Hasegawa 1/72 F-4J Phantom II




$2.00 when new


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Scott Van Aken


Hasegawa's first 1/72 F-4 kit


This is yet another aircraft for which thousands of words have been written, and many of them on this website. For many, it is a favorite aircraft and one that 45 years after its first flight, is still flying in the skies of various places in the world.



Hasegawa has molded three F-4 Phantom II kits over the years, each one better than the first. Well, I hope so as the first really is more of a parody of the F-4 than a serious kit. However, when this came out, it was hailed as a superb and accurate kit. Well it isn't. Let's look at the words on the box. 'Easy to Assemble'. Actually, its thick plastic makes each construction step a bit of a challenge. 'Collector's Quality Detail'. Yeah, if you are collecting horrible kits. 'F-4D and F-4J Decal Markings'. OK, I'll give them that. Finally, '63 Precision Parts'. While there are 63 parts, it is the precision that has me scratching my head.

Am I really being fair? Well in a 2003 standpoint, this kit is to be shunned by all but collectors. In Nineteen Sixty whatever when it first came out, it was right up there with the only other 1/72 F-4s around, an E by Revell and a J by Airfix, though I'm thinking the Airfix kit came out after this one. There may also have been the IMC RF-4C 'Battle Damaged' version as well.

So let's take a look at this baby. Raised panel lines? You bet. Lots of rivets? Yup, and they are big ones as you can see from the image. A too tall poorly molded single piece canopy? It has that as well. How about cockpit detail? There's a tub with molded in seats that look like easy chairs and two pilots to stick in there to fill in spaces. No sidewall detail, no console detail, no instrument panels. Well, how about weapons, surely it has those? Plenty of them, I might add. It as Bullpups for the inner racks and some sort of bomb thingies for the outer pylons. There is also a centerline fuel tank which bears a passing resemblance to the real one. Four Sparrows are also included, but they are rather oddly shaped in the rear.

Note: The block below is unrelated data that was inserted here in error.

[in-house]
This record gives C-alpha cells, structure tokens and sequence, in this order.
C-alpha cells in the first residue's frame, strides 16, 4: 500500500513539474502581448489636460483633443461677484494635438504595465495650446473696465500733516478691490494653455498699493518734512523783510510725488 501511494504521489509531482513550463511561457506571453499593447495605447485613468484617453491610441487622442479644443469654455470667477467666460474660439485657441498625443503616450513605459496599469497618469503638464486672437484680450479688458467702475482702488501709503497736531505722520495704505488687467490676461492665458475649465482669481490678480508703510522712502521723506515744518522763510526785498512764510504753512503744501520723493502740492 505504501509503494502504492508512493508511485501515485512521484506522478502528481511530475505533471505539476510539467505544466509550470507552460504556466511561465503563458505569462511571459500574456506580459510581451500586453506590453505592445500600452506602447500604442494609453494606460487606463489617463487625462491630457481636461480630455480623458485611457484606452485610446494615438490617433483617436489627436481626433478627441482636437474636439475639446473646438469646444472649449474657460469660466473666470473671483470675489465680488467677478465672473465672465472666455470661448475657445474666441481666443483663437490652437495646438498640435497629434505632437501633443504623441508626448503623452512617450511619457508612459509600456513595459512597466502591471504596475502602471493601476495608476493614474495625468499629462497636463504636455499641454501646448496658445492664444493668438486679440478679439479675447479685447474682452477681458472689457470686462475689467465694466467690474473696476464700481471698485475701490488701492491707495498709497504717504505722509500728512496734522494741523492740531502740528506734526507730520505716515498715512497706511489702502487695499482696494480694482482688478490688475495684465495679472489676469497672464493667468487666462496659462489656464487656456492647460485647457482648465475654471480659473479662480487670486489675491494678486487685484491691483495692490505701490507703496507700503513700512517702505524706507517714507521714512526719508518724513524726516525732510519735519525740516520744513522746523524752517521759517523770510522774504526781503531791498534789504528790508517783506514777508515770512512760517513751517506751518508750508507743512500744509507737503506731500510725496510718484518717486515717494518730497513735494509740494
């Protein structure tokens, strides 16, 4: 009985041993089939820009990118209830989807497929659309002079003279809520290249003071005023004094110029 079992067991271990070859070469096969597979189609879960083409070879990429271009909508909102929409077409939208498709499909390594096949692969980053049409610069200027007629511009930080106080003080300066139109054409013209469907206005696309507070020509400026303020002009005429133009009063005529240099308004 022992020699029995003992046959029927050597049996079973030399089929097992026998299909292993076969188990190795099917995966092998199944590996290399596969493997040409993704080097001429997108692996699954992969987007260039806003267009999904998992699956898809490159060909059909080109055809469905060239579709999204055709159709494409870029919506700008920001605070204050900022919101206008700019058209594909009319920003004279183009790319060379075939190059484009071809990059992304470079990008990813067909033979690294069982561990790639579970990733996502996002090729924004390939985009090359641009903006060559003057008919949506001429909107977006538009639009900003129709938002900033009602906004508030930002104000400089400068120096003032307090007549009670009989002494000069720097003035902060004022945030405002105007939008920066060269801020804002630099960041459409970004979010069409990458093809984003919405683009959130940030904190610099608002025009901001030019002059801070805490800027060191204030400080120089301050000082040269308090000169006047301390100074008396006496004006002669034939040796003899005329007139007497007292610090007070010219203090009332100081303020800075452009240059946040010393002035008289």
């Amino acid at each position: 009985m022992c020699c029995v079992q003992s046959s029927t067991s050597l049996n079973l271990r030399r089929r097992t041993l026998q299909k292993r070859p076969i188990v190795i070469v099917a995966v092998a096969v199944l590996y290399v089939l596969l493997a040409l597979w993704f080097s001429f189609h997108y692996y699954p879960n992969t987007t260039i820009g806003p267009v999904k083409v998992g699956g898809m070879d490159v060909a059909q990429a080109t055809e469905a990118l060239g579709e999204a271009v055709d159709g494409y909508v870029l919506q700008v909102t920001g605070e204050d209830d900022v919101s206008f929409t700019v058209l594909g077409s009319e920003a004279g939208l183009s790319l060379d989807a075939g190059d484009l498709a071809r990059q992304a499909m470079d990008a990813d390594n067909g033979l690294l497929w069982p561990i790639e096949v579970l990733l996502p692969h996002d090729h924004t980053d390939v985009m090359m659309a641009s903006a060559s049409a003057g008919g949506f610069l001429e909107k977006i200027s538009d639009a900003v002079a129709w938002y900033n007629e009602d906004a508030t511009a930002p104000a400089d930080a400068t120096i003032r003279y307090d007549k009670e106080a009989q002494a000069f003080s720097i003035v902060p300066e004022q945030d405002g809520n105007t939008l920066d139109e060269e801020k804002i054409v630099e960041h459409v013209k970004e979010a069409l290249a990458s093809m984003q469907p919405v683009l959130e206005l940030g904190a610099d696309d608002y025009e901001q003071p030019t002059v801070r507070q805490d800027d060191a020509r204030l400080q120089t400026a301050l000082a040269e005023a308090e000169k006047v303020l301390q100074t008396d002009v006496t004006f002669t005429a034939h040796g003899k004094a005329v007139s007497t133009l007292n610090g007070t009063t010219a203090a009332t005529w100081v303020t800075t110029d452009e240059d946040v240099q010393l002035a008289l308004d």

Anything else that may be a bit inaccurate? Now that you mention it, yes. The burner cans are definitely not for an F-4J (too short) and will only barely pass for an F-4D. Landing gear are rather crudely done and may well be shown in the extended position. The tailplanes are not the slotted types used by USN birds. The upper wing is flat as a pancake so would only be usable on an F-4B. All USAF and F-4J/S Phantoms had bulges on the upper wing to handle the wider wheels. The lower gear doors are also not bulged as they should be and the speed brakes are too small. There is no wheel well detail at all. Finally, the wheels are not at all accurate for any Phantom. And, of course, there are lots of ejector pin marks on bombs, missiles, wheels, gear doors, etc.

Instructions are adequate in that they show the parts, and four construction steps, each with a written sequence. A separate painting guide for the parts is provided; one for the USAF and the other for the Navy plane. Colors provided are generic. There are markings for two planes. One is the box art plane which is the prototype F-4J in Light Gull Grey over White. The other is for a generic F-4D (very early version without the IR seeker under the radome) in SEA camouflage. Decals are well printed and typically thick as was the norm for Japanese kit decals. Markings are minimal for both types.



It is a kit like this that shows how far along our hobby has gone in terms of quality and in detail. As has so often been repeated, it is because we as modelers demand from companies a high level of quality that we are getting the superb kits of today. This is another kit that is best left to the collector or those just wanting to build a bit of their past.

Kit courtesy of me and my constant digging through the vendor's tables at swap meets!

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